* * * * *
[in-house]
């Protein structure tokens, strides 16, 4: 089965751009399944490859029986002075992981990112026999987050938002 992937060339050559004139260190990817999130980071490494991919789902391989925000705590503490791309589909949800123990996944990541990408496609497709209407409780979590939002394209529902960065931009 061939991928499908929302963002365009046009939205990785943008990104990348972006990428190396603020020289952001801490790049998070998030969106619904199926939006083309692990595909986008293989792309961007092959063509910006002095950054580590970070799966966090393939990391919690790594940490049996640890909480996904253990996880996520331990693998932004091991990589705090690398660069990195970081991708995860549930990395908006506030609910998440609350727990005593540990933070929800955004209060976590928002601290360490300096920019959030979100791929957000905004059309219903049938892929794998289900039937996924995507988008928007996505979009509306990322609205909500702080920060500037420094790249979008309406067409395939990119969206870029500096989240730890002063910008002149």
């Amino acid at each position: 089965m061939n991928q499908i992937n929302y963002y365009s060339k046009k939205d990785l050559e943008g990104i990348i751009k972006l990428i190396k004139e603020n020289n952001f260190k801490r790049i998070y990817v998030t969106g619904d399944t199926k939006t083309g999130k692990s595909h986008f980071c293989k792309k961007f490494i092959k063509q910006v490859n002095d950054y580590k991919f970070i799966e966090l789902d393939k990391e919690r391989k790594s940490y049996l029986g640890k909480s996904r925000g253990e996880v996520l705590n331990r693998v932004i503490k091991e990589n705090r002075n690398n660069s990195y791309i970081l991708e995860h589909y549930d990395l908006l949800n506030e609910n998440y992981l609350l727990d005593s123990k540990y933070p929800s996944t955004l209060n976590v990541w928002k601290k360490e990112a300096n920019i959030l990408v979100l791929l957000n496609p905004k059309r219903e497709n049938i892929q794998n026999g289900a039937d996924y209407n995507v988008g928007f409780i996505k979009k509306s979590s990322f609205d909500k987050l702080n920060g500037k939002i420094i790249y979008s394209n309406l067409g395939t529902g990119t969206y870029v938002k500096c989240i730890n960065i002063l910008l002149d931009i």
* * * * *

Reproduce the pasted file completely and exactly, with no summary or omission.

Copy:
[in-house]
């Protein structure tokens, strides 16, 4: 089965751009399944490859029986002075992981990112026999987050938002 992937060339050559004139260190990817999130980071490494991919789902391989925000705590503490791309589909949800123990996944990541990408496609497709209407409780979590939002394209529902960065931009 061939991928499908929302963002365009046009939205990785943008990104990348972006990428190396603020020289952001801490790049998070998030969106619904199926939006083309692990595909986008293989792309961007092959063509910006002095950054580590970070799966966090393939990391919690790594940490049996640890909480996904253990996880996520331990693998932004091991990589705090690398660069990195970081991708995860549930990395908006506030609910998440609350727990005593540990933070929800955004209060976590928002601290360490300096920019959030979100791929957000905004059309219903049938892929794998289900039937996924995507988008928007996505979009509306990322609205909500702080920060500037420094790249979008309406067409395939990119969206870029500096989240730890002063910008002149």
């Amino acid at each position: 089965m061939n991928q499908i992937n929302y963002y365009s060339k046009k939205d990785l050559e943008g990104i990348i751009k972006l990428i190396k004139e603020n020289n952001f260190k801490r790049i998070y990817v998030t969106g619904d399944t199926k939006t083309g999130k692990s595909h986008f980071c293989k792309k961007f490494i092959k063509q910006v490859n002095d950054y580590k991919f970070i799966e966090l789902d393939k990391e919690r391989k790594s940490y049996l029986g640890k909480s996904r925000g253990e996880v996520l705590n331990r693998v932004i503490k091991e990589n705090r002075n690398n660069s990195y791309i970081l991708e995860h589909y549930d990395l908006l949800n506030e609910n998440y992981l609350l727990d005593s123990k540990y933070p929800s996944t955004l209060n976590v990541w928002k601290k360490e990112a300096n920019i959030l990408v979100l791929l957000n496609p905004k059309r219903e497709n049938i892929q794998n026999g289900a039937d996924y209407n995507v988008g928007f409780i996505k979009k509306s979590s990322f609205d909500k987050l702080n920060g500037k939002i420094i790249y979008s394209n309406l067409g395939t529902g990119t969206y870029v938002k500096c989240i730890n960065i002063l910008l002149d931009i």